A Tissue Graft Model of DNA Damage Response in the Normal and Malignant Human Prostate

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DNA damage responses are relevant to prostate cancer initiation, progression and treatment. Few models of the normal and malignant human prostate that maintain stromal-epithelial interactions in vivo exist in which to study DNA damage responses. We evaluated the feasibility of maintaining tissue slice grafts at subcutaneous vs subrenal capsular sites in RAG2−/−γC−/− mice to study the DNA damage responses of normal and malignant glands.

Materials and Methods

We compared the take rate and histology of tissue slice grafts from fresh, precision cut surgical specimens that were maintained for 1 to 4 weeks in subcutaneous vs subrenal capsular sites. Induction of γH2AX, p53, ATM and apoptosis was evaluated as a measure of the DNA damage response after irradiation.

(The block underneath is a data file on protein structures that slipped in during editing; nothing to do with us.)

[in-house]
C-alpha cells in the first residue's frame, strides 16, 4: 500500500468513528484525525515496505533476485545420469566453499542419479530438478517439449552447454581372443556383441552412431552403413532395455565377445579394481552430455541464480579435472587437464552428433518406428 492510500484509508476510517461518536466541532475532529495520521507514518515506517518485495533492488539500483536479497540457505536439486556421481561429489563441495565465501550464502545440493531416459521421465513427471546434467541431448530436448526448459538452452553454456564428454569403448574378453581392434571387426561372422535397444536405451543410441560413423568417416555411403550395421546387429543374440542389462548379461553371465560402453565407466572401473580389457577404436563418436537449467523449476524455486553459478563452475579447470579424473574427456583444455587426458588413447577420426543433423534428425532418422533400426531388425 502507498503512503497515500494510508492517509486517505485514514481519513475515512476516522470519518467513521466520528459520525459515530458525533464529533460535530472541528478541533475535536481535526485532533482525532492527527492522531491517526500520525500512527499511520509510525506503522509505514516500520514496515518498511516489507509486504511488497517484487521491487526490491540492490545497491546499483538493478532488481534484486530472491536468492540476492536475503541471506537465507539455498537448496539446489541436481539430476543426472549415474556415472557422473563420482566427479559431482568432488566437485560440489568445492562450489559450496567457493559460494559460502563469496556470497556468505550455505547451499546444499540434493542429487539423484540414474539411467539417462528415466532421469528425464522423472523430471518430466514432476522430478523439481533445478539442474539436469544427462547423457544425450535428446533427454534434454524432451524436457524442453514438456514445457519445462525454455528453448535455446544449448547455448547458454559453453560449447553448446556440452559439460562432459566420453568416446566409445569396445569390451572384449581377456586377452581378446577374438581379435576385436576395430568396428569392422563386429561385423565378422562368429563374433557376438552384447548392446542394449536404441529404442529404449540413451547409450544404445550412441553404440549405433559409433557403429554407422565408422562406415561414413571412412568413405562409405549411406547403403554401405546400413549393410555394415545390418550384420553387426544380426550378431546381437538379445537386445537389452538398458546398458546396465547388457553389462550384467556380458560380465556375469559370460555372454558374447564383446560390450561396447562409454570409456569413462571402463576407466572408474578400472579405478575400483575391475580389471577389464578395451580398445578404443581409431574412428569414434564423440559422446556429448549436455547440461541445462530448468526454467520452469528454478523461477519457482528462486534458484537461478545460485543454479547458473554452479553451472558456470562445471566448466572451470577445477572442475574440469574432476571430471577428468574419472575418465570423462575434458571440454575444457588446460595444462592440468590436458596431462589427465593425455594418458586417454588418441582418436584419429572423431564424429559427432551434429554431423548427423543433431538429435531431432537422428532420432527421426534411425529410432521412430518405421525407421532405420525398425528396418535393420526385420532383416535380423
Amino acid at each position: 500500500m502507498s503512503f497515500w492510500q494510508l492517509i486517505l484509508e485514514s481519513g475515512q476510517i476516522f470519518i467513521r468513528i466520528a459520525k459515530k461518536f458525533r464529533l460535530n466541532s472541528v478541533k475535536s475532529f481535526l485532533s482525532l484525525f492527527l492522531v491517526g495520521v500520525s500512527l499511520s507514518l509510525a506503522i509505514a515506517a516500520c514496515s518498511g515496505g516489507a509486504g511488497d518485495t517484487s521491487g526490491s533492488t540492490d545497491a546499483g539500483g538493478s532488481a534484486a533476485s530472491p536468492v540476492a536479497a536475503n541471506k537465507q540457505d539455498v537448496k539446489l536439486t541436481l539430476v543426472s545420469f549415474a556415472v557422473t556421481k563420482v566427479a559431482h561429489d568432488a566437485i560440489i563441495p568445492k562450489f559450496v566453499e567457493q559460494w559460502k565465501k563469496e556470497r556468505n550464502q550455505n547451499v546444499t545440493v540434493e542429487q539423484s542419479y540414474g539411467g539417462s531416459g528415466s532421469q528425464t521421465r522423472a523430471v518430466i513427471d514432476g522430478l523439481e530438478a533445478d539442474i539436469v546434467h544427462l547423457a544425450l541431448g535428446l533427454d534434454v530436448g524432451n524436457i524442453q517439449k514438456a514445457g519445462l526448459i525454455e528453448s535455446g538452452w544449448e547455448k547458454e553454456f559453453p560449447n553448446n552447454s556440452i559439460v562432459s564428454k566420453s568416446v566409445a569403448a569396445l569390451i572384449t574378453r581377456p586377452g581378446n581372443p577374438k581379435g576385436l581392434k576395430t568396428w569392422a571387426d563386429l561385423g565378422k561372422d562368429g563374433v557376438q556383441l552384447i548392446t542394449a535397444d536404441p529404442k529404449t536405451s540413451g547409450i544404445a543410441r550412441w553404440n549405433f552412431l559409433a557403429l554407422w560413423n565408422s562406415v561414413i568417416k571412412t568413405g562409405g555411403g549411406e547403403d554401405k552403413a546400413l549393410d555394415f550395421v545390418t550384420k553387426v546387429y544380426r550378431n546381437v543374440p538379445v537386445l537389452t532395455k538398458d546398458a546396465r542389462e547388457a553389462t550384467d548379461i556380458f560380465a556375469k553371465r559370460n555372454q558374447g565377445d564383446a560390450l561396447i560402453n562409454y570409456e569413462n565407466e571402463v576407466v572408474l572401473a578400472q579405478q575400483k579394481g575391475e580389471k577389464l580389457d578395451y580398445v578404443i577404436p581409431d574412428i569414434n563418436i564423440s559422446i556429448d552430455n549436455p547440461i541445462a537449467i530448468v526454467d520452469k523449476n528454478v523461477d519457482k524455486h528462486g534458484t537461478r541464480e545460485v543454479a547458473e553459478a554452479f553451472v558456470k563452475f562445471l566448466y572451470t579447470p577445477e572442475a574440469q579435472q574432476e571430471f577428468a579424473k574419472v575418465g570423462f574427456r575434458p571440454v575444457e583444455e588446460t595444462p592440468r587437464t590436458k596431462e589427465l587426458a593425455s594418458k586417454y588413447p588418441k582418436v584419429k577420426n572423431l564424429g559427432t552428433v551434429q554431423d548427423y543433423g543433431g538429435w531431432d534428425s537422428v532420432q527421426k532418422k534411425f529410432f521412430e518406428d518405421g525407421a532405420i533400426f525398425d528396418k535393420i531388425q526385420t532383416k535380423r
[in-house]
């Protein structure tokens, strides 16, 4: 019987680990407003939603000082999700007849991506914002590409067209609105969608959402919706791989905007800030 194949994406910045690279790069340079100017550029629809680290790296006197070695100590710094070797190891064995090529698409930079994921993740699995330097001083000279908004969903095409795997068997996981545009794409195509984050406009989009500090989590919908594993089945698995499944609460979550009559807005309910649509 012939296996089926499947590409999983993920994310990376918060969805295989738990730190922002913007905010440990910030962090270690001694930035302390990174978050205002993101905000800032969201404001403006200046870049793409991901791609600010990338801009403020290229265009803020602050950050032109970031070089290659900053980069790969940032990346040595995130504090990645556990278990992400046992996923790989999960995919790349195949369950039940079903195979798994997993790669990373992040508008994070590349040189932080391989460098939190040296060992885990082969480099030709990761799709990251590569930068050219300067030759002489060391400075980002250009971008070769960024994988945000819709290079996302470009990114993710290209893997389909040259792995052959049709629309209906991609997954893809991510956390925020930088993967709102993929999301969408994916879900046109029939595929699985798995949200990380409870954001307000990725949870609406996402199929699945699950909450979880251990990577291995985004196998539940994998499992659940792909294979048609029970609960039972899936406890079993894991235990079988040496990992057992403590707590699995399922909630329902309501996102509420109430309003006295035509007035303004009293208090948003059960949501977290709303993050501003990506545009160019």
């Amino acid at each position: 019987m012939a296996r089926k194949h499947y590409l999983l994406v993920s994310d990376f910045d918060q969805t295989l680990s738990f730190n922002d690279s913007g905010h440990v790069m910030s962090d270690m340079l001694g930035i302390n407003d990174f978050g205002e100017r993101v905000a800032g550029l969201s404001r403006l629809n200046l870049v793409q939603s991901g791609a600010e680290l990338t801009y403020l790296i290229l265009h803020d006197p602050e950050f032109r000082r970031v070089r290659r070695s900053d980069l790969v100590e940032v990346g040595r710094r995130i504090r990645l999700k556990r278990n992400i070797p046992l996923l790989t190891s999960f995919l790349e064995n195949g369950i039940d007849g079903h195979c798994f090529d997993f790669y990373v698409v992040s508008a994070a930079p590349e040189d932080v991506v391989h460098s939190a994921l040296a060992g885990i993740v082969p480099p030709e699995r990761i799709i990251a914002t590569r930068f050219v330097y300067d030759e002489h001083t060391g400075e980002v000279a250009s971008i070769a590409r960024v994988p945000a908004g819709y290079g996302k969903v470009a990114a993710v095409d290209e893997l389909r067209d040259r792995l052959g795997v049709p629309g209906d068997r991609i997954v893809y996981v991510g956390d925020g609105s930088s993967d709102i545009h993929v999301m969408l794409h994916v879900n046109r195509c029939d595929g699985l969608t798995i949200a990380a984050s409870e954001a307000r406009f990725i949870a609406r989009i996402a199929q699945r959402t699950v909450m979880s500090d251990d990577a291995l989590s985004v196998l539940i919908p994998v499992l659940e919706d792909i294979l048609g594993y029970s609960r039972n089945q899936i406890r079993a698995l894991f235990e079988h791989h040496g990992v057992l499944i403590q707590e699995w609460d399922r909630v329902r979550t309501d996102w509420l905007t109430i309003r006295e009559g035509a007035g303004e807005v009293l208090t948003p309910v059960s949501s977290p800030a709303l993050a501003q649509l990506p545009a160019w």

The take rate of subcutaneous tissue slice grafts was higher than typically reported but lower than at the subrenal capsular site. Subcutaneous tissue slice grafts frequently showed basal cell hyperplasia, squamous metaplasia and cystic atrophy, and cancer did not survive. In contrast, normal and malignant histology was well maintained in subrenal capsular tissue slice grafts. Regardless of implantation site the induction of γH2AX and ATM occurred in tissue slice graft epithelium 1 hour after irradiation and decreased to basal level by 24 hours, indicating DNA damage recognition and repair. As observed previously in prostatic ex vivo models, p53 was not activated. Notably, tumor but not normal cells responded to irradiation by undergoing apoptosis.


To our knowledge this is the first study of DNA damage responses in a patient derived prostate tissue graft model. The subrenal capsular site of RAG2−/−γC−/− mice optimally maintains normal and malignant histology and function, permitting novel studies of DNA damage responses in a physiological context.

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